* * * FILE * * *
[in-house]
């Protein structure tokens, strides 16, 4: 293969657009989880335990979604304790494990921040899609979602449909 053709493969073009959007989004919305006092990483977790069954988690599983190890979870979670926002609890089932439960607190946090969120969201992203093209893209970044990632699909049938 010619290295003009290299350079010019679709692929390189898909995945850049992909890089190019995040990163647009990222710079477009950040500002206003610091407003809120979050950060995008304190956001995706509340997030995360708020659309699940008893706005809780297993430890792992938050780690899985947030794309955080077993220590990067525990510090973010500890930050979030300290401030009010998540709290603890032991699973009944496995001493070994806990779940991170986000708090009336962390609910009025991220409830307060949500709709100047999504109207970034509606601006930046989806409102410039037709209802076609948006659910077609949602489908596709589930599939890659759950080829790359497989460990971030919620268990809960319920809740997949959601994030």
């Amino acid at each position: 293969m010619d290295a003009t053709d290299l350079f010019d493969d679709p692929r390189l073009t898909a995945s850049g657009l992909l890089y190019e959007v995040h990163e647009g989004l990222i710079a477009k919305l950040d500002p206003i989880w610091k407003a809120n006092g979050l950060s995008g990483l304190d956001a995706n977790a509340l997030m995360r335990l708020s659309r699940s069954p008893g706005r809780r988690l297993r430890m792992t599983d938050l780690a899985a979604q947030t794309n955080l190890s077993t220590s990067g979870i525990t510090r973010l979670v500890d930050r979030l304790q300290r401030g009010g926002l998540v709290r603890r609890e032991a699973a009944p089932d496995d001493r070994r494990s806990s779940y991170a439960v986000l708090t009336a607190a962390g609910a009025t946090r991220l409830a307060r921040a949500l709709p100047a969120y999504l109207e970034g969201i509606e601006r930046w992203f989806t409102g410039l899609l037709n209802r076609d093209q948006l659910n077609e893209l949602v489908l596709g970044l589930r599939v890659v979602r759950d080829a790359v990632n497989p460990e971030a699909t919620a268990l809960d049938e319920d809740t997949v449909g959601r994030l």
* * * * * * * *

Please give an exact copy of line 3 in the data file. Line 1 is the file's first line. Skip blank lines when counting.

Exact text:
């Amino acid at each position: 293969m010619d290295a003009t053709d290299l350079f010019d493969d679709p692929r390189l073009t898909a995945s850049g657009l992909l890089y190019e959007v995040h990163e647009g989004l990222i710079a477009k919305l950040d500002p206003i989880w610091k407003a809120n006092g979050l950060s995008g990483l304190d956001a995706n977790a509340l997030m995360r335990l708020s659309r699940s069954p008893g706005r809780r988690l297993r430890m792992t599983d938050l780690a899985a979604q947030t794309n955080l190890s077993t220590s990067g979870i525990t510090r973010l979670v500890d930050r979030l304790q300290r401030g009010g926002l998540v709290r603890r609890e032991a699973a009944p089932d496995d001493r070994r494990s806990s779940y991170a439960v986000l708090t009336a607190a962390g609910a009025t946090r991220l409830a307060r921040a949500l709709p100047a969120y999504l109207e970034g969201i509606e601006r930046w992203f989806t409102g410039l899609l037709n209802r076609d093209q948006l659910n077609e893209l949602v489908l596709g970044l589930r599939v890659v979602r759950d080829a790359v990632n497989p460990e971030a699909t919620a268990l809960d049938e319920d809740t997949v449909g959601r994030l």